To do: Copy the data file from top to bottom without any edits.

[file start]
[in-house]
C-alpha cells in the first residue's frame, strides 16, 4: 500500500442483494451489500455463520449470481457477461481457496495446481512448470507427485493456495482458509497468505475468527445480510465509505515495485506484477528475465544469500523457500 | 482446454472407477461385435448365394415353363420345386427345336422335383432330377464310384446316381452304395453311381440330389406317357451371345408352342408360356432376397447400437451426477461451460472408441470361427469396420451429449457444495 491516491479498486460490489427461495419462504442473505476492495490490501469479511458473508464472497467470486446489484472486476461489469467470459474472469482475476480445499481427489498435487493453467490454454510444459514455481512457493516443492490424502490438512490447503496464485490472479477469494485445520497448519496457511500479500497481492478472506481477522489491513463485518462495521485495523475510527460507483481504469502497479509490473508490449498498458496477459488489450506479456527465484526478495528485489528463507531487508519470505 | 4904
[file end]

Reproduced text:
[in-house]
C-alpha cells in the first residue's frame, strides 16, 4: 500500500442483494451489500455463520449470481457477461481457496495446481512448470507427485493456495482458509497468505475468527445480510465509505515495485506484477528475465544469500523457500 | 482446454472407477461385435448365394415353363420345386427345336422335383432330377464310384446316381452304395453311381440330389406317357451371345408352342408360356432376397447400437451426477461451460472408441470361427469396420451429449457444495 491516491479498486460490489427461495419462504442473505476492495490490501469479511458473508464472497467470486446489484472486476461489469467470459474472469482475476480445499481427489498435487493453467490454454510444459514455481512457493516443492490424502490438512490447503496464485490472479477469494485445520497448519496457511500479500497481492478472506481477522489491513463485518462495521485495523475510527460507483481504469502497479509490473508490449498498458496477459488489450506479456527465484526478495528485489528463507531487508519470505 | 4904